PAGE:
Aspects of the Great Cosmic Power KALI
The supreme Shakti (in her aspect of Kali) assumes the responsibility of creating the names, as well as their evolution in manifestation. Her sovereignty is often mentioned in the Tantric texts by the name Adimahavidya, which means the first of the Great Cosmic Powers, but this must not induce the idea of a hierarchy, but rather that of an order of becoming of the macrocosm. Thus, one of the many representations of the Great Goddess Kali is the one in which she is represented on a throne of gold, supported by five bodies (such as that of Shiva), a throne which is in the middle of a tree grove made of gems. A beach with golden sand lies at her feet, always washed by the peaceful waves of the Nectar Ocean of Immortality..
Kali is also called Adyashakti, in her aspect of terrible energy and power that impulses human beings into action and the world (Creation) to manifestation. For this reason she is often also called Mahamaya (the great Power of the Universal Illusion). The fact that she is represented naked without any garment that covers her, signifies Kali transcended any type of limitation, she being always identified with the endless Power of the Divine consciousness. Kali’s action in Manifestation involves the destroying and at the same time purifying action of time (Kala). This aspect is suggested by a decapitated head of a human being, that the Great Goddess holds in one of her hands, the significance being that the entire creation, is finally dissolved or revoked in the bosom of the Primordial Consciousness of God, because of the inexorable action of the subtle energy of time manifested by Kali, she herself being beyond time. This is the reason that the goddess is assigned also the name of Mahakali. However, as a yogi aims more and more firmly towards the goal of spiritual liberation, that transcends any duality and illusion, Kali will offer him her overwhelming grace (bhukti – the experience full of happiness and fulfillment in this world and mukti – the divine bliss of the Transcendent Divine Reality).
One of the most important aspects in which the Great Cosmic Power Kali is worshipped is that of the goddess Durga, the defeater of the demon Mahishashura. This demon represents in the tradition of the Hindu spirituality the incarnation of all the forces of Darkness. In the Vedanta philosophy there is the concept of the Divine Reincarnations (avatara) that come to Earth in order to achieve a profound spiritual transformation of humanity; in this direction, Rama, Krishna etc. were considered avatars of the Master of the Universe (Ishvara, adored in his male aspect as Vishnu). But for those who love God in his aspect of a caring omnipotent Divine Mother, the great Goddess is the only incarnation to destroy the evil that proliferates in the world under its various demonic and satanic aspects. Thus, in the tradition of Hindu Mythology it is said that the invincible goddess, omnipotent in the three worlds (physical, subtle and causal), came out victorious in the battle with demons and their king, the great demon Mahishashura, saving thus the gods from captivity and restoring the order in Manifestation. The deep spiritual significance of this myth is that in every human being there are beneficial and malefic forces and energies, which are acknowledged in this way. Symbolically, the malefic forces are the demons, and the benefic ones are the gods, so there is a fierce internal battle for supremacy. The goddess Durga, personification of the Great Cosmic Power Kali, grants her grace and divine help to those who invoke and adore her powerfully so that their spiritual forces develop and suppress all the other negative influences of their psyche and mental. Durga, the Divine Light which eternally sparkles as a Lighthouse of Eternity, destroys and burns in the terrible fire of her pure consciousness any malevolent force and any residue of ignorance.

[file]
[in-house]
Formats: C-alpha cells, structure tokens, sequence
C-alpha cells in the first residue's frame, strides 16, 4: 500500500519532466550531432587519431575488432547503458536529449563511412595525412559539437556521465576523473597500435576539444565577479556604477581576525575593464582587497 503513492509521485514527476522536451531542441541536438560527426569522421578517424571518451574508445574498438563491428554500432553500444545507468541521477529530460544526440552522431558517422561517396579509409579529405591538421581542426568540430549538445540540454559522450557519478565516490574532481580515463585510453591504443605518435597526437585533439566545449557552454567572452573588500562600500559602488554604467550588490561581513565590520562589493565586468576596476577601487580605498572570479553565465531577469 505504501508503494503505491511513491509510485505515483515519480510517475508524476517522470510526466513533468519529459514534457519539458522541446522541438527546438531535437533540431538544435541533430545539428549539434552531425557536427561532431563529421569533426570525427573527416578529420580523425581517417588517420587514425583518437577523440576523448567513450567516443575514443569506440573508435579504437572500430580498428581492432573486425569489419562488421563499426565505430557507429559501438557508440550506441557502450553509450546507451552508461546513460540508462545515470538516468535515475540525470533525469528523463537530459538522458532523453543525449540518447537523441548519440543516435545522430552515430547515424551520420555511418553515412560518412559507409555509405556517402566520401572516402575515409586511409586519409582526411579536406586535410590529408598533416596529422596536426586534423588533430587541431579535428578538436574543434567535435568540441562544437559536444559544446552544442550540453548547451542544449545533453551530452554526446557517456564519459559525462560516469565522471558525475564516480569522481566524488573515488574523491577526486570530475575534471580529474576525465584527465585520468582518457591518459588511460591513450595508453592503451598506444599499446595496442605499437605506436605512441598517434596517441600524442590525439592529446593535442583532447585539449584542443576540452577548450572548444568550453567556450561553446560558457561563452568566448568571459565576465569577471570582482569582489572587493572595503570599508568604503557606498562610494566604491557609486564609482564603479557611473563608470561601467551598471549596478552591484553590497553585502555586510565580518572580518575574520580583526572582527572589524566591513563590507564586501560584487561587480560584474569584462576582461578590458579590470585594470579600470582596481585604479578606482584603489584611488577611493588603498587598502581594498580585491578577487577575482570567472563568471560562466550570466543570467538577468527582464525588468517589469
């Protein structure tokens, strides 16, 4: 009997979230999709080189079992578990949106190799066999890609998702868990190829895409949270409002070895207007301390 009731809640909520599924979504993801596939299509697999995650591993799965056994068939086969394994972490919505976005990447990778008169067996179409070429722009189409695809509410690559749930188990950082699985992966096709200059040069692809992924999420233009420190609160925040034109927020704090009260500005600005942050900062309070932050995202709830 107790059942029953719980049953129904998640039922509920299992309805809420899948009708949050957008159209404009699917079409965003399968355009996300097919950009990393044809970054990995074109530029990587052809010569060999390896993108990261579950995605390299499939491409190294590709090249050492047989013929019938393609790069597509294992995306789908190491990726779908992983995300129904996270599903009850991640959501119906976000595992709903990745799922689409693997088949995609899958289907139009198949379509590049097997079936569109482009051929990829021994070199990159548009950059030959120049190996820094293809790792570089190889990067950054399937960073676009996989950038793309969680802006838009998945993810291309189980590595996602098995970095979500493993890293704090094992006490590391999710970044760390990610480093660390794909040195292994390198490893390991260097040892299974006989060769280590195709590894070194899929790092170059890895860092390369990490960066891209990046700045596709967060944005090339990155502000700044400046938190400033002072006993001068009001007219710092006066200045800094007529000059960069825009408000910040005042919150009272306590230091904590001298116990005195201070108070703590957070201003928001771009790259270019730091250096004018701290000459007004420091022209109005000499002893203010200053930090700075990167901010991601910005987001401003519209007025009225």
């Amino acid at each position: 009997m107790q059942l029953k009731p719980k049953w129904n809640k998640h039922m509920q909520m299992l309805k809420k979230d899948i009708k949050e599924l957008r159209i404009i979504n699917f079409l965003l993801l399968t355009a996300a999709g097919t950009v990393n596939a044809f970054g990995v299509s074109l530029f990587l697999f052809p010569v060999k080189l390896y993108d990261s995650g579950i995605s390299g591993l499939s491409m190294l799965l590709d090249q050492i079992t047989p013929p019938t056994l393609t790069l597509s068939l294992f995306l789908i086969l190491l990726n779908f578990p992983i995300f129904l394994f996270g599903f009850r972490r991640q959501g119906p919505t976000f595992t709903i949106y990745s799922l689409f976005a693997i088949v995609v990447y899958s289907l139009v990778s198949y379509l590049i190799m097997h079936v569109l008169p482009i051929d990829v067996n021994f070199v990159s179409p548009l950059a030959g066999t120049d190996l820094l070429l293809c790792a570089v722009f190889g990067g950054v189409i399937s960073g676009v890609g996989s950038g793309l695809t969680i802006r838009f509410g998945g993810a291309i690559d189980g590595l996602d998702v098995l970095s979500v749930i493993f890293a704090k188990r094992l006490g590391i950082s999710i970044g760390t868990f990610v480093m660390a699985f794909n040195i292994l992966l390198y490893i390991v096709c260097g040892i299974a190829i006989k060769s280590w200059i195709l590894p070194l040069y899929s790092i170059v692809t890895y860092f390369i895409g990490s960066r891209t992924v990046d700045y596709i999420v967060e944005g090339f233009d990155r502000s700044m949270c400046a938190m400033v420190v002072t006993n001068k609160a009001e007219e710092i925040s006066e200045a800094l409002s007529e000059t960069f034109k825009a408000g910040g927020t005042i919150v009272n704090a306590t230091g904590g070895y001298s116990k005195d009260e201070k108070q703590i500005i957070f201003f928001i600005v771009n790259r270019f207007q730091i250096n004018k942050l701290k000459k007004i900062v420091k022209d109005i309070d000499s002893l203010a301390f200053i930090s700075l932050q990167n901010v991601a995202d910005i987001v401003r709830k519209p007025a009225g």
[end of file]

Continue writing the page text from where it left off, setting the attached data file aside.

In Hindu iconography, Kali appears as well in multiple other forms, which are often similar to the form of Dakshina Kali, the differences involving the number of arms, of the face of the goddess or of the symbolic objects which she holds in her hands. Thus, Shmasana Kali, Siddha Kali, Mahakali, Guhya Kali are all aspects of the Great Goddess who are revered in various parts of India..
Among these forms of the Great Cosmic Power Kali it is worthy to note that of Bhadra Kali, which in the famous treatise Tantrasara is described as a hungry deity, ready to devour every illusory form or aspect of Manifestation, having three eyes (symbol of complete spiritual knowledge) and four hands in which she holds a skull, a drum, a trident and an axe. A variant of Bhadra Kali is Chamunda Kali described as having a pleasant and benevolent appearance, although her teeth are terrible at sight. She wears a long human bone, with a skull in the end, and a sword in her both right hands, and in her two left hands she hold a noose and a human head. Unlike other representative forms, Chamunda Kali wears a tiger fur on her body and sits on a corpse.
At certain times and circumstances, Kali interferes in a terrible way to destroy everything that is weak, useless or perverted. She often assumes symbolically four or more hands to hold and use various objects and weapons in order to maintain the order in Creation and the control over the malefic forces embodied by certain demonic and satanic entities (yaksha, rakshasa, naga, bhuta, etc.). In her highly elevated aspects, Kali is the very endless Divine Bliss which lies beyond any ability of common human perception.
13 february 2012